TONINI: As for mysticism! In how many simple people, who perhaps don’t even know it, do you see in the confessional (I’ve learned a great deal in the confessional) that the grace of God works, the doing good of God works. Grace is this doing good through which God then becomes flavorful, becomes an infinite good. Because of which you look at things the way he looks at them, you get the tastes of God, and then the weakest and the poorest you feel to be yours.
Who wouldn’t like to have a bigger heart?
TONINI: Perhaps we don’t notice that in the first article of the Creed («I believe in God, the Father almighty, creator of heaven and earth») we are recalling the birth of the world and our own birth. I think that the morning prayers on which our mothers were very keen were the salvation of the Church. We must get them back, re-launch this program (if we bishops were to launch this program instead of the big gatherings…): morning prayers. Which means waking up and being reborn like the first time. I wake up and I want to shout: I am, I see, I feel! I’m still not used to being here. It was my mother who taught me about surprise. Sometimes when I put on my socks, I look at my veins and say:«Just look at that». When I’m washing my head, ever since I’ve known that the human brain contains 40 billion neurones, I say to myself: «In here there are forty billion neurones!» Those splendid pages of Péguy’s Véronique! I’d like the whole world to know those opening pages. Look at birth. I always say to parents: «Is it true or not that when a child was born to you, born from you but not made by you, it was the greatest spectacle in the world?» We’ve lost the appreciation, the surprise of being.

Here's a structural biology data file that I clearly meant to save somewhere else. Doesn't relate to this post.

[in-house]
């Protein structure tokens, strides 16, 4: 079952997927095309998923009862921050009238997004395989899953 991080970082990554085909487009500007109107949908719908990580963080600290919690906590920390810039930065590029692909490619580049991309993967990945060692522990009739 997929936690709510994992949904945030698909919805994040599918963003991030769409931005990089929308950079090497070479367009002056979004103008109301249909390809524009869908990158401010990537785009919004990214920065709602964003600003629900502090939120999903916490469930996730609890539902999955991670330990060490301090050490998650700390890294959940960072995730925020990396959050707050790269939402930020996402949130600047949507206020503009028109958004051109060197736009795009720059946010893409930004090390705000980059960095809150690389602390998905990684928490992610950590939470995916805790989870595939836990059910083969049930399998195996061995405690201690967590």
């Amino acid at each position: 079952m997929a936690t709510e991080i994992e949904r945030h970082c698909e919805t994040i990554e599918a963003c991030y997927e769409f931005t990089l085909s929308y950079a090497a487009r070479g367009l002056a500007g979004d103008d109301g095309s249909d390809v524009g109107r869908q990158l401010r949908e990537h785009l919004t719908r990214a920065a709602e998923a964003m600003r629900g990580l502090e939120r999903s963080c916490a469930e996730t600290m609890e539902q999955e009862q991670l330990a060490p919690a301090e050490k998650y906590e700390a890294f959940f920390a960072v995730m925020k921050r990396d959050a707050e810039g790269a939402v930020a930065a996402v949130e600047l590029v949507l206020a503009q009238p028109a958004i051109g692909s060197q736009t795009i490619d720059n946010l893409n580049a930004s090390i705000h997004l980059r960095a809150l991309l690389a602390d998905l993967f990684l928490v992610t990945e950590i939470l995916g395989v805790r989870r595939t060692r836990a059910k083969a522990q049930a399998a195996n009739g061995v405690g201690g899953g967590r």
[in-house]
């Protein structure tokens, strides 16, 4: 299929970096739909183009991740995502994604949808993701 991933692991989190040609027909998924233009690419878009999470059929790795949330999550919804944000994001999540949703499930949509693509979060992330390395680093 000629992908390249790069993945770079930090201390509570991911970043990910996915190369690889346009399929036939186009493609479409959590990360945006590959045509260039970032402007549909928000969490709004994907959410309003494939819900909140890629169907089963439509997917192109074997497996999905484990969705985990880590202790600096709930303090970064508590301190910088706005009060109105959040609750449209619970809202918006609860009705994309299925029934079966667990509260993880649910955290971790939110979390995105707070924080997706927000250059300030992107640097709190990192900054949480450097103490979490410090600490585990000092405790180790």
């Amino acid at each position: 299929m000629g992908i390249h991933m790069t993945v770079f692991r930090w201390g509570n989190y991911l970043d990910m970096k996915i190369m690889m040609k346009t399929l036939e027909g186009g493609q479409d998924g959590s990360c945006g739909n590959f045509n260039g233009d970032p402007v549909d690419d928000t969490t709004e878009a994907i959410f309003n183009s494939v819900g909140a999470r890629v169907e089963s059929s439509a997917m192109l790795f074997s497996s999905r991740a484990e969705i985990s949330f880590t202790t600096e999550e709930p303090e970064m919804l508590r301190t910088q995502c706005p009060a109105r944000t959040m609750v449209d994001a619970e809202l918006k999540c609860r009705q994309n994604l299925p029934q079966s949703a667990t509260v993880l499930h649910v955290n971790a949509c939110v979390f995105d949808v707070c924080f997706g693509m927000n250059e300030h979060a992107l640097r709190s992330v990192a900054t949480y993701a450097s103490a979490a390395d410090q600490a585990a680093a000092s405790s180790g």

Tonini young seminarian

Tonini young seminarian

One last thing: hope, what Péguy calls the childlike virtue. Childlike virtue because the child is hope, the child trusts totally. At the moment in which we trust totally in God, as a child, then we have the greatest honor imaginable and it is what most touches the heart of God. The prodigal son, when he comes back, has hope mixed with fear, which the father belies immediately, because he makes him understand that having him back is a gain, not a loss. To believe in this love of God who considers me one of his glories… On the other hand it’s certainly not poetry, it’s Jesus who says so in chapter seventeen of John’s Gospel. Teilhard Chardin used to say that every time one picks up the Gospel there are two things to do. First, to remember that facts are true. Second, that the stake is you. When I’m consecrating at mass I say: «This is my body», and I do it as something mechanical without being aware that I am there in the middle, I’m a … servant, nothing more.
Another delicate question, which has to be well set out so that it doesn’t cause argument, is the place of the hierarchy. I’m afraid that because I’m a cardinal people will think of me as a success. I’m immensely afraid of that, since I’m here to bear witness instead. The Lord has given me a great grace, but if I’m a bishop it is not that I’ve succeeded more than others. I have more responsibility, that’s for sure. Even if, as things are, because of the increasing importance of the mass media, there’s no point in being a cardinal if you only come out with banalities. A cleaning woman could say things that touch the spirit more than a cardinal. But beyond that, careerism is a very dangerous thing in the character of a pastor, of a bishop and upwards. And where it insinuates itself it destroys everything. Saint Augustine says that «he who seeks in the Church something that is not God, is a mercenary». We are witnesses. We should rather see to it that there is always a capacity to love, the desire to say of every person that I meet: «This is a son of God, what can I do for him?»